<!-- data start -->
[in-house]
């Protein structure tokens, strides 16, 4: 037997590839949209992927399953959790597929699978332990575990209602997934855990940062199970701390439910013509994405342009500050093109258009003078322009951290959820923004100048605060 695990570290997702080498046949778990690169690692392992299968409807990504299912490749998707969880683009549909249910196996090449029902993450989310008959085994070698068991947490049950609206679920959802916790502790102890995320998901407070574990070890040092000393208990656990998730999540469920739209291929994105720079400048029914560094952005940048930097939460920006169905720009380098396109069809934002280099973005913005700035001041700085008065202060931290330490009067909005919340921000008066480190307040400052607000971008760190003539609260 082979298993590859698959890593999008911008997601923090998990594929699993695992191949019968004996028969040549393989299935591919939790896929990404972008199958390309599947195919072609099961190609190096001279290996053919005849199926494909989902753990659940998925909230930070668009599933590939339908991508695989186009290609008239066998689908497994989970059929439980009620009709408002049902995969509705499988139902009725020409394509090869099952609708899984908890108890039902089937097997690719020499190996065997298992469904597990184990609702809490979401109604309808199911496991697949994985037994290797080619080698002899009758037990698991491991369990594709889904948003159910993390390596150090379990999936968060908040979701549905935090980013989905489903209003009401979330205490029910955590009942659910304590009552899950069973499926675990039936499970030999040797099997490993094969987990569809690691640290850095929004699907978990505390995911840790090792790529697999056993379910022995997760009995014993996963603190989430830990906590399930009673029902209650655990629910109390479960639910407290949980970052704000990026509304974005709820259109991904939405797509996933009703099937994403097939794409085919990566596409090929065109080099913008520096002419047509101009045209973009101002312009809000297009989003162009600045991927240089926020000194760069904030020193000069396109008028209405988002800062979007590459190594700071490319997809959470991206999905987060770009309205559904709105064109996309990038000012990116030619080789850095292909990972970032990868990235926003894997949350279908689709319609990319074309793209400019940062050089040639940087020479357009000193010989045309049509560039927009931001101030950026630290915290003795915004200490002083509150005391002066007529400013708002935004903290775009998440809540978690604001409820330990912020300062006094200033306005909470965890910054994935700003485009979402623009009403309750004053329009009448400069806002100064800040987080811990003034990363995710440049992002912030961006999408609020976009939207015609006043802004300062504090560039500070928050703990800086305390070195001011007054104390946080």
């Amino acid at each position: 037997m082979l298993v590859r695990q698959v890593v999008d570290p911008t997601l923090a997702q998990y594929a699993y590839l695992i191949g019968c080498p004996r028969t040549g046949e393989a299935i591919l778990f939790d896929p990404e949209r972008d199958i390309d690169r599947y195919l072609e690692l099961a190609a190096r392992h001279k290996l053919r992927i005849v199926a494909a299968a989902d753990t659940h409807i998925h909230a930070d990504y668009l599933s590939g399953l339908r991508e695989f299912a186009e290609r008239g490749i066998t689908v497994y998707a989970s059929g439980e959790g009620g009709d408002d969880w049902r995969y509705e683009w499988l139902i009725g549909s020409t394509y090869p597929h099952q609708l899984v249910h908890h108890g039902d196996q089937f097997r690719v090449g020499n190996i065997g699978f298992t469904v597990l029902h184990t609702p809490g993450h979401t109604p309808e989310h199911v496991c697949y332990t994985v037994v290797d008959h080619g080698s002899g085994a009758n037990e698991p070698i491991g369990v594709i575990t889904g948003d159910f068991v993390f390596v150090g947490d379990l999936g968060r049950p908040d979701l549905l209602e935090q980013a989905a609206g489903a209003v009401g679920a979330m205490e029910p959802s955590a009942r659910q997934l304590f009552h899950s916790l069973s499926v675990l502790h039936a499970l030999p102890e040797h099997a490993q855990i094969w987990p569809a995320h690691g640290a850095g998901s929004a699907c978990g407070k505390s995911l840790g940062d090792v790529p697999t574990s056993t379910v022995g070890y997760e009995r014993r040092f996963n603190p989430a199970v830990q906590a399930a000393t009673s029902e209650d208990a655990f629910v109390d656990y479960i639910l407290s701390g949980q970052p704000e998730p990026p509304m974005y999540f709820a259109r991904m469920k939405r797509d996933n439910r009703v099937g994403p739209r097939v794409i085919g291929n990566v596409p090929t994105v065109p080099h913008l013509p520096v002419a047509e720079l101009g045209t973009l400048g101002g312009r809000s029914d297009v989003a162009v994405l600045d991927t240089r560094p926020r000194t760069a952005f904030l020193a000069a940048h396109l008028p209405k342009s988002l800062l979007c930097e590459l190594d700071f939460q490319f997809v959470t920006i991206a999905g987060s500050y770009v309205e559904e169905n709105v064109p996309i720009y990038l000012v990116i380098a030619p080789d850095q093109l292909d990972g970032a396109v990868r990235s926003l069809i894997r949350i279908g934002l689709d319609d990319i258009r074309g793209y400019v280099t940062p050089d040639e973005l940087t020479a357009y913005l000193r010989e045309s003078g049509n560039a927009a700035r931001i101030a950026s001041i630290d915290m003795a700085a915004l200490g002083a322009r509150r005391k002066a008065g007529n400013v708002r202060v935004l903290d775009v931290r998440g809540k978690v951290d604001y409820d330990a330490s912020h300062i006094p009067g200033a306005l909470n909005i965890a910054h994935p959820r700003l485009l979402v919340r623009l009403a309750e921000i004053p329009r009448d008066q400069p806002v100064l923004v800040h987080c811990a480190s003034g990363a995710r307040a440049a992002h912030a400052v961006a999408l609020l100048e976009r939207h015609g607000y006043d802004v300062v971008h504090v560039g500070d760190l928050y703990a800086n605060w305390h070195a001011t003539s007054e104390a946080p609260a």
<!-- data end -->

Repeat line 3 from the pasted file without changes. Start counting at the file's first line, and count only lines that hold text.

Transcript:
């Amino acid at each position: 037997m082979l298993v590859r695990q698959v890593v999008d570290p911008t997601l923090a997702q998990y594929a699993y590839l695992i191949g019968c080498p004996r028969t040549g046949e393989a299935i591919l778990f939790d896929p990404e949209r972008d199958i390309d690169r599947y195919l072609e690692l099961a190609a190096r392992h001279k290996l053919r992927i005849v199926a494909a299968a989902d753990t659940h409807i998925h909230a930070d990504y668009l599933s590939g399953l339908r991508e695989f299912a186009e290609r008239g490749i066998t689908v497994y998707a989970s059929g439980e959790g009620g009709d408002d969880w049902r995969y509705e683009w499988l139902i009725g549909s020409t394509y090869p597929h099952q609708l899984v249910h908890h108890g039902d196996q089937f097997r690719v090449g020499n190996i065997g699978f298992t469904v597990l029902h184990t609702p809490g993450h979401t109604p309808e989310h199911v496991c697949y332990t994985v037994v290797d008959h080619g080698s002899g085994a009758n037990e698991p070698i491991g369990v594709i575990t889904g948003d159910f068991v993390f390596v150090g947490d379990l999936g968060r049950p908040d979701l549905l209602e935090q980013a989905a609206g489903a209003v009401g679920a979330m205490e029910p959802s955590a009942r659910q997934l304590f009552h899950s916790l069973s499926v675990l502790h039936a499970l030999p102890e040797h099997a490993q855990i094969w987990p569809a995320h690691g640290a850095g998901s929004a699907c978990g407070k505390s995911l840790g940062d090792v790529p697999t574990s056993t379910v022995g070890y997760e009995r014993r040092f996963n603190p989430a199970v830990q906590a399930a000393t009673s029902e209650d208990a655990f629910v109390d656990y479960i639910l407290s701390g949980q970052p704000e998730p990026p509304m974005y999540f709820a259109r991904m469920k939405r797509d996933n439910r009703v099937g994403p739209r097939v794409i085919g291929n990566v596409p090929t994105v065109p080099h913008l013509p520096v002419a047509e720079l101009g045209t973009l400048g101002g312009r809000s029914d297009v989003a162009v994405l600045d991927t240089r560094p926020r000194t760069a952005f904030l020193a000069a940048h396109l008028p209405k342009s988002l800062l979007c930097e590459l190594d700071f939460q490319f997809v959470t920006i991206a999905g987060s500050y770009v309205e559904e169905n709105v064109p996309i720009y990038l000012v990116i380098a030619p080789d850095q093109l292909d990972g970032a396109v990868r990235s926003l069809i894997r949350i279908g934002l689709d319609d990319i258009r074309g793209y400019v280099t940062p050089d040639e973005l940087t020479a357009y913005l000193r010989e045309s003078g049509n560039a927009a700035r931001i101030a950026s001041i630290d915290m003795a700085a915004l200490g002083a322009r509150r005391k002066a008065g007529n400013v708002r202060v935004l903290d775009v931290r998440g809540k978690v951290d604001y409820d330990a330490s912020h300062i006094p009067g200033a306005l909470n909005i965890a910054h994935p959820r700003l485009l979402v919340r623009l009403a309750e921000i004053p329009r009448d008066q400069p806002v100064l923004v800040h987080c811990a480190s003034g990363a995710r307040a440049a992002h912030a400052v961006a999408l609020l100048e976009r939207h015609g607000y006043d802004v300062v971008h504090v560039g500070d760190l928050y703990a800086n605060w305390h070195a001011t003539s007054e104390a946080p609260a």